DEC, Wildlife Conservation Society, Tiffany and Co. and Partners Crush Nearly Two Tons of illegal Ivory Valued at over $8.5 Million Confiscated in New York
Event Sends a Strong Message to Poachers, Traffickers, Sellers and Buyers of Illegal Ivory and Shines Important Light on Global Fight to Save Elephants
Governor Andrew M. Cuomo today commemorated the ceremonial crushing of nearly two tons of confiscated illegal ivory in an event hosted by the State Department of Environmental Conservation, the Wildlife Conservation Society, and Tiffany and Co. in Central Park. Dozens of international and national conservation organizations joined together to send a strong message to the world that New York State and its partners will work tirelessly to end wildlife crimes that threaten to wipe out African elephants and a host of other species around the globe.
"These actions make it clear that in New York, we condemn the depraved, violent and illegal industry that is ivory sales," Governor Cuomo said. "The ivory crush along with our vigilant enforcement efforts take us one step closer to ending this senseless slaughtering of animals - I urge other leaders across the nation and across the globe to join us is working to protect these magnificent threatened species for generations to come."
In 2014, Governor Cuomo championed a new law that effectively banned the sale of elephant and mammoth ivory and rhinoceros horns in New York and strengthened the criminal and civil penalties for buyers and sellers whose actions are endangering elephant populations worldwide. Since the ban was enacted, DEC's enforcement actions have targeted 16 corporations and 31 individuals, seizing thousands of individual ivory pieces with a total market value of more than $10 million. The nearly two tons of ivory tusks, trinkets, statues, jewelry, and other decorative items were confiscated by DEC's Environmental Conservation Officers through enforcement actions over the last several years. Street value of the ivory is estimated at approximately $8.5 million and represents more than 100 elephants.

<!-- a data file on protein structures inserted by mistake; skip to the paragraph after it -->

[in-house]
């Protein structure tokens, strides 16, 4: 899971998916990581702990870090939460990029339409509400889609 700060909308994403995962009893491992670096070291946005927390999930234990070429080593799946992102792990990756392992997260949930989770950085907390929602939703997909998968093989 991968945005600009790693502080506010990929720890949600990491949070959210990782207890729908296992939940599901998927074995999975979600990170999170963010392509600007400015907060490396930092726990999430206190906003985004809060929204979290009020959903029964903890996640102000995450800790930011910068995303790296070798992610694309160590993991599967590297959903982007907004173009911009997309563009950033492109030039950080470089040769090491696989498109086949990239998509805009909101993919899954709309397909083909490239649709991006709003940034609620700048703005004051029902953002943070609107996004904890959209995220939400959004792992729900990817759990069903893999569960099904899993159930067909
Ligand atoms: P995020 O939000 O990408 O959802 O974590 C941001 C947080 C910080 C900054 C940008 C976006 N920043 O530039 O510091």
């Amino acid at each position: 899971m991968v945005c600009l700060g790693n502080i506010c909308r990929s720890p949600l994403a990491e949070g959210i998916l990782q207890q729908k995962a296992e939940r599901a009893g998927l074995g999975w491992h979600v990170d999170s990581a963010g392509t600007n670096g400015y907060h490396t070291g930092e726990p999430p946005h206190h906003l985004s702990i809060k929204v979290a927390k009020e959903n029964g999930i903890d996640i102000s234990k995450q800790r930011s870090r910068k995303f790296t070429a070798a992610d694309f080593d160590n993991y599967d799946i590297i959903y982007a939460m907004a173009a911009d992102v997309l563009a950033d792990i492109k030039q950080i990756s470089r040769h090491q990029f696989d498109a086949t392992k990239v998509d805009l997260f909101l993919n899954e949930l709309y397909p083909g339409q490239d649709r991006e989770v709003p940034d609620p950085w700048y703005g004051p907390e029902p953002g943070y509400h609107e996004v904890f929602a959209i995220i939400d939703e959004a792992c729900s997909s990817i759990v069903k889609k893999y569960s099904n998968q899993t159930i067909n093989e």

"Through Governor Cuomo's leadership, our Environmental Conservation Officers are working tirelessly to crack down on this illegal trade and we continue to send a strong message across the globe that illegal wildlife trafficking must end," DEC Commissioner Basil Seggos said. "I commend the Wildlife Conservation Society, Tiffany and Co. and our other conservation partners who joined with us today to highlight our ongoing enforcement actions and efforts to reduce the market for illegal ivory."
John Calvelli, WCS Executive Vice President for Public Affairs and Director of 96 Elephants campaign said, "By crushing a ton of ivory in the middle of the world's most famous public park, New Yorkers are sending a message to poachers, traffickers and dealers who try to set up shop right here on our streets: We won't stand for the slaughter of elephants. Nobody needs an ivory brooch that badly."
Manhattan District Attorney Cyrus R. Vance, Jr., said "We cannot sit idly back and accept the rapidly vanishing population of elephants around the world. While there is no swift solution to this crisis, sustained advocacy, stricter laws, and aggressive prosecution can and will drive down the demand for ivory. Today's event demonstrates that New York has zero tolerance for the sale of illegal ivory and other forms of wildlife crime. My office and our partners at the New York State Department of Environmental Conservation and the Wildlife Conservation Society are committed to doing everything we can locally to protect this species and end poaching once and for all."
A new report from the wildlife organization TRAFFIC credits DEC's enforcement actions for drastically reducing the ivory market in New York since the ivory ban was enacted. Once the leading market for illegal ivory in the United States, New York City has now dropped to 3rd in the wake of the ban. In September 2016, DEC and the Manhattan District Attorney's office announced the largest seizure of illegal elephant ivory in New York State history after the owners of an antique store were found to be selling ivory items at a price of more than $4.5 million.